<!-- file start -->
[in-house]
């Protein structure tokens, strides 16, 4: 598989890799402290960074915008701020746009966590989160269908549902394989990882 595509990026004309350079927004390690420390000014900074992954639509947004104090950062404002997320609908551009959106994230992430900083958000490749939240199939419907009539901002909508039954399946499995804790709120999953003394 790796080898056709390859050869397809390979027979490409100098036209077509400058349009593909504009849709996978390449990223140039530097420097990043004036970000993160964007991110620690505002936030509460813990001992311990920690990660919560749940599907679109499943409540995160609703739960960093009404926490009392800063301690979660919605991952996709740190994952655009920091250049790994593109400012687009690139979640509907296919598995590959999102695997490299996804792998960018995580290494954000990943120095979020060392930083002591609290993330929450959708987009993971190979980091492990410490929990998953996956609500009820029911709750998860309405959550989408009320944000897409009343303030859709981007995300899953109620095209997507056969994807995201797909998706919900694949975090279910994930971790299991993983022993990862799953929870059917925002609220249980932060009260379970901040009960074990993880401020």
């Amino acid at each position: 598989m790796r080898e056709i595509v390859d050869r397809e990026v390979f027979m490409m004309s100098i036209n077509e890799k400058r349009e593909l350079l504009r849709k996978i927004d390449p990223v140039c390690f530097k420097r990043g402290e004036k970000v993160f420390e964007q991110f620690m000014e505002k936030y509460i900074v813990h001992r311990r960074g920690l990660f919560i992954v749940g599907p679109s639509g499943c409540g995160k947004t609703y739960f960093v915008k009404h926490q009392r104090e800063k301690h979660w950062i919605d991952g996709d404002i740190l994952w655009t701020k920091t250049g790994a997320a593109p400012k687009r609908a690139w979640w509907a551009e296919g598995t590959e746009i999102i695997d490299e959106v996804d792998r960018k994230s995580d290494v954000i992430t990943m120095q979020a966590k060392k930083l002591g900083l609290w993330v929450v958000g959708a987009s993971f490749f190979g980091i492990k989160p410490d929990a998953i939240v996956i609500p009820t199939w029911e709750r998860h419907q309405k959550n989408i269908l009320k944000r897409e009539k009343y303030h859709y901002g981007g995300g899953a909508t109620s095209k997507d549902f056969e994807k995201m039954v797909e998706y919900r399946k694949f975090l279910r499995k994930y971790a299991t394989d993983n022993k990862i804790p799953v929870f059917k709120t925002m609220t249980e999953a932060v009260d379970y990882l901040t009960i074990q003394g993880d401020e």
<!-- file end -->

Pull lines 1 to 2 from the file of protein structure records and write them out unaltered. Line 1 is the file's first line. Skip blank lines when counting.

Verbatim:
[in-house]
């Protein structure tokens, strides 16, 4: 598989890799402290960074915008701020746009966590989160269908549902394989990882 595509990026004309350079927004390690420390000014900074992954639509947004104090950062404002997320609908551009959106994230992430900083958000490749939240199939419907009539901002909508039954399946499995804790709120999953003394 790796080898056709390859050869397809390979027979490409100098036209077509400058349009593909504009849709996978390449990223140039530097420097990043004036970000993160964007991110620690505002936030509460813990001992311990920690990660919560749940599907679109499943409540995160609703739960960093009404926490009392800063301690979660919605991952996709740190994952655009920091250049790994593109400012687009690139979640509907296919598995590959999102695997490299996804792998960018995580290494954000990943120095979020060392930083002591609290993330929450959708987009993971190979980091492990410490929990998953996956609500009820029911709750998860309405959550989408009320944000897409009343303030859709981007995300899953109620095209997507056969994807995201797909998706919900694949975090279910994930971790299991993983022993990862799953929870059917925002609220249980932060009260379970901040009960074990993880401020």